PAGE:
Re: Lent

In regard to Lent…
If you use e-mail to operate the logistics of your work and life, you surely see ‘Re:’ in your inbox daily. ‘Re,’ of course, means ‘in regard to.’  ‘Re:’ signals that someone has replied to an original message.

In a Lenten devotional (The Beauty of Weakness: A Walk Toward Easter) provided by our church, Christ Community Leawood, I keep coming across the theme of ‘Re.’
…Reflection
…Repentance
…Recalibrate
…Renewal

I am reminded by our pastoral staff that Lent (the 40 days leading up to Easter) is a season of reflection and renewal…a time to slow down and take a look at my life and my spiritual walk. A season to identify sins that hinder and recalibrate my habits in a way that leads to a deeper dependence on God.

Christians often use the days of Lent to fast from something significant in their life. This self-denial may come in the form of giving up anything from chocolate to caffeine to social media – or maybe even a more poignant sacrifice. The overall point of this personal sacrifice, according to Associate Pastor Jordan Green, is to “loosen our attachment and recalibrate our contentment.” Jordan writes that by denying our own strength or pleasure, “we might more clearly know the sustaining work of our Lord.”

As we have begun the annual observance of Lent, it is wise to take this opportunity to respond to an original message ourselves. We respond to the message of God’s unfailing and steadfast love – the very same love that Moses and the Israelites sang of thousands of years ago after their miraculous exodus through the parted Red Sea.

“…Who is like you — majestic in holiness, awesome in glory, working wonders? …In your unfailing love you will lead the people you have redeemed. In your strength you will guide them…” Exodus 15: 11,13

We respond to the message of this same God who who kept covenant and steadfast love to a thousand generations (Deuteronomy 7:9) and sent His one and only Son, Jesus, to die on our behalf because he so loved the world. (John 3:16)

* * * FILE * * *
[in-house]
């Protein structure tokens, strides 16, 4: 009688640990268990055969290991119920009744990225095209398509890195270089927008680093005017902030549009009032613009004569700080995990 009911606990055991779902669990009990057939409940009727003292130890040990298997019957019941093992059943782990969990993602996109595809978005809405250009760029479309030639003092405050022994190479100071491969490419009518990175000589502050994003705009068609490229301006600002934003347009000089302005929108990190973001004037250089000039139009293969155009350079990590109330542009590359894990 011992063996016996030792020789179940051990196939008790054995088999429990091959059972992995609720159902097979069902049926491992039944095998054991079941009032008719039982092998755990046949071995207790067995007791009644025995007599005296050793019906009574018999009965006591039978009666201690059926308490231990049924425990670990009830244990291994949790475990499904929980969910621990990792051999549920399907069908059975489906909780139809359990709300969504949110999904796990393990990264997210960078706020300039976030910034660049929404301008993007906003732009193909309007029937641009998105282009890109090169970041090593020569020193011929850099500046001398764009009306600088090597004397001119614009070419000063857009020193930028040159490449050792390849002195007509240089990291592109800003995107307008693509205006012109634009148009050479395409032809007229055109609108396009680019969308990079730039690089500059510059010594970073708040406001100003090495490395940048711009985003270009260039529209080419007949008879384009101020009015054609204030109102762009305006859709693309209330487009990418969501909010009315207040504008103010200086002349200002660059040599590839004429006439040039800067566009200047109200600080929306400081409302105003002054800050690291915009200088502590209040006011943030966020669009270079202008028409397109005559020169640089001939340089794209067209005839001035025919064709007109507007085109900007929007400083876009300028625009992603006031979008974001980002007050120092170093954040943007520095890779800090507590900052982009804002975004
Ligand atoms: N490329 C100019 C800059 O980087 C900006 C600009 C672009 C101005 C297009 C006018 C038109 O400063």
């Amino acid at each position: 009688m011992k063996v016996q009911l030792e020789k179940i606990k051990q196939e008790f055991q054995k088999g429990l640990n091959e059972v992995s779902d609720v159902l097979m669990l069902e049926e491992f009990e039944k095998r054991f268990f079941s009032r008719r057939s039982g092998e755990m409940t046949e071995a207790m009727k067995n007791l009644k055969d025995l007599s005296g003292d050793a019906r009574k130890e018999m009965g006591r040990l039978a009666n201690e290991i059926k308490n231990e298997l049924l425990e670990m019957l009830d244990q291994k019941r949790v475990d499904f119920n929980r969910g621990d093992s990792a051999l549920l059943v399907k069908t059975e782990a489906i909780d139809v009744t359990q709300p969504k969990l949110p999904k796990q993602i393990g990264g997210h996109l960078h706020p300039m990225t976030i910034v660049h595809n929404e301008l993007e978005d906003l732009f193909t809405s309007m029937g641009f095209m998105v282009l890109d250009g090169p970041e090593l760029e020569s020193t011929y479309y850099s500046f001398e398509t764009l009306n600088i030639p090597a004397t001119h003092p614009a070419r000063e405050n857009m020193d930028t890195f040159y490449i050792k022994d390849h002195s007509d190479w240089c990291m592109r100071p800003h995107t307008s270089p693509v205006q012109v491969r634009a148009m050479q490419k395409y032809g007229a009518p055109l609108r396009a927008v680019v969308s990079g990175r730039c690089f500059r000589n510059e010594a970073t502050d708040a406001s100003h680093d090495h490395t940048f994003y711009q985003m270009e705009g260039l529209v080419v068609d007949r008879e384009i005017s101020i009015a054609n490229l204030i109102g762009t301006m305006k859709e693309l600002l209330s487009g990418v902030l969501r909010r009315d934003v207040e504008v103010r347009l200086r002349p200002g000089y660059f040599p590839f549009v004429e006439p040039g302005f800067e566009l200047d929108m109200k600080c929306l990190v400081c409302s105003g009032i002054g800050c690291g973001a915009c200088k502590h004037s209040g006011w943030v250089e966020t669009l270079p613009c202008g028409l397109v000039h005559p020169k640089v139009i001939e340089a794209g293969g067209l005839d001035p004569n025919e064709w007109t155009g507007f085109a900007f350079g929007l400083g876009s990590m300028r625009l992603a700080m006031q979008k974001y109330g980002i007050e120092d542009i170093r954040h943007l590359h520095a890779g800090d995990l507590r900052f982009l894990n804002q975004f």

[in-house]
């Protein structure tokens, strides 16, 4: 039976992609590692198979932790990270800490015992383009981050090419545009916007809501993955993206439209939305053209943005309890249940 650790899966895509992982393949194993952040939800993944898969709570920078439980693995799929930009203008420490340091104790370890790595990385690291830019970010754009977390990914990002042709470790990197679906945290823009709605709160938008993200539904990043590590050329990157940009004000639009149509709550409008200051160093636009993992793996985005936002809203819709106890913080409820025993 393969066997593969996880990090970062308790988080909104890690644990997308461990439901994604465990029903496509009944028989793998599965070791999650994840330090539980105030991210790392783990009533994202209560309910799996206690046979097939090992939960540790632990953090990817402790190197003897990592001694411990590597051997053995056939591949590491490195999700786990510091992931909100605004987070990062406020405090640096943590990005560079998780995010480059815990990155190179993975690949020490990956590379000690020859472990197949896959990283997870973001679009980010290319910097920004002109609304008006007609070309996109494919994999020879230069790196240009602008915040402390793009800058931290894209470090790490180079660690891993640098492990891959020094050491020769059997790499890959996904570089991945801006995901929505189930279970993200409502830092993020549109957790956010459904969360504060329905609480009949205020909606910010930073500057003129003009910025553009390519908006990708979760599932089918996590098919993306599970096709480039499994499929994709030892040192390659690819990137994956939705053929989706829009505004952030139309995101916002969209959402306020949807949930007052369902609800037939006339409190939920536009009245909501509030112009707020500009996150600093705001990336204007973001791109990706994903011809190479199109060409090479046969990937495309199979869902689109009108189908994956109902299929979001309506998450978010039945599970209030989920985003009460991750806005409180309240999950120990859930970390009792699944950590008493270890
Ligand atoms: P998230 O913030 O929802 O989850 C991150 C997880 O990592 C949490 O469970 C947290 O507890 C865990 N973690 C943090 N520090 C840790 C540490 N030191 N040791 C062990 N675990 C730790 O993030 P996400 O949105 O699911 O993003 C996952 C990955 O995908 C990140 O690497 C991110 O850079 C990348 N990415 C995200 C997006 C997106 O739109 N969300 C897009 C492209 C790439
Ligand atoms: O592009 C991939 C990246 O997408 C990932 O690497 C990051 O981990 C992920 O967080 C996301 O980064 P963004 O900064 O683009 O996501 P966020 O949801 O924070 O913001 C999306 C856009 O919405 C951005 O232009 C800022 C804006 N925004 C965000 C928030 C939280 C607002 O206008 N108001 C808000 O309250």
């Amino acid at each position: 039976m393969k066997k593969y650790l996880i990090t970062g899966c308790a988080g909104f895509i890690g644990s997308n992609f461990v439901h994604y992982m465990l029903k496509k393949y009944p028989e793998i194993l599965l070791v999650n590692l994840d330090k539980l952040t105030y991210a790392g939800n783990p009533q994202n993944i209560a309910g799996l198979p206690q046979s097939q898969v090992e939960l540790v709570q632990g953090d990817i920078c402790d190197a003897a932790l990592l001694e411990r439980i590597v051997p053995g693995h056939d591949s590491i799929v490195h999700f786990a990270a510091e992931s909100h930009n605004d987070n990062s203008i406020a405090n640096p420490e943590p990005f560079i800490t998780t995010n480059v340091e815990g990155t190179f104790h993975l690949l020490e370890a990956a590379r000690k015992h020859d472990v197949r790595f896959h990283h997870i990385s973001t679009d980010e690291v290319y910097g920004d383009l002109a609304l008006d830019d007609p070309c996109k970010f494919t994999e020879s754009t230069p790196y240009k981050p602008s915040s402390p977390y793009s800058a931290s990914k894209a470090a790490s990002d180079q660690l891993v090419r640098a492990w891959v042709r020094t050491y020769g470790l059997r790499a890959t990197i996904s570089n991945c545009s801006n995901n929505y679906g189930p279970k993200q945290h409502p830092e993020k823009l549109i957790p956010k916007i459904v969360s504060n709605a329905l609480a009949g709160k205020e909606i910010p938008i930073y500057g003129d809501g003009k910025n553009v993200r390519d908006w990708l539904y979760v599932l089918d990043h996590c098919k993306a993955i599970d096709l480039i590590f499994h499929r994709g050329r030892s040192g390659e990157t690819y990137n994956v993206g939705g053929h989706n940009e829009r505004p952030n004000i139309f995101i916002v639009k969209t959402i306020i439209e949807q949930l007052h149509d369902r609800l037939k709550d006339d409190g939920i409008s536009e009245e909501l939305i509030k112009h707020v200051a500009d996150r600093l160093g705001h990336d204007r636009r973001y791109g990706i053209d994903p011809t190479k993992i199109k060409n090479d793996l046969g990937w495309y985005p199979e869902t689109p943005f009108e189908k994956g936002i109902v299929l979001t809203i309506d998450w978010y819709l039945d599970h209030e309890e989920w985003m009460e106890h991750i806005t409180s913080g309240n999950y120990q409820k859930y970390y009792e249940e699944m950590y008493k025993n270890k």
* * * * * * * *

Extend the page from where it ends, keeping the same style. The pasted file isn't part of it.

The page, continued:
So how are you using this season to respond to God’s original message of love?

It’s no coincidence that so many of the themes of lent start with the prefix, ‘re.’ Dictionary.com tell us that ‘re’ is, “a prefix…with the meaning “again” or “again and again” to indicate repetition, or with the meaning “back” or “backward” to indicate withdrawal or backward motion.”

Each year during Lent, as we withdraw, quiet our hearts, and break our regular routine, we are invited to reflect, again. We are invited to repent, again. We are invited to recalibrate, again. We are invited to renew ourselves, again. As a matter of fact, our God of love and amazing grace invites us into renewal every day of the year, not only during Lent.

“But when the kindness and love of God our Savior appeared, he saved us, not because of righteous things we had done, but because of his mercy. He saved us through the washing of rebirth and renewal by the Holy Spirit.” Titus 3:4-5

‘In regard to’ Lent, will you respond to God’s original message of love through the disciplines of reflection, repentance, and recalibration? There’s no better place to start than in Scripture and through prayer. On Easter Sunday, let us celebrate the Risen Lord our Savior with a renewed heart, mind, and spirit.

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Deck the Halls?

I hadn’t planned on posting another entry so soon. But I had a few personal thoughts about Lent and figured I would go ahead and share…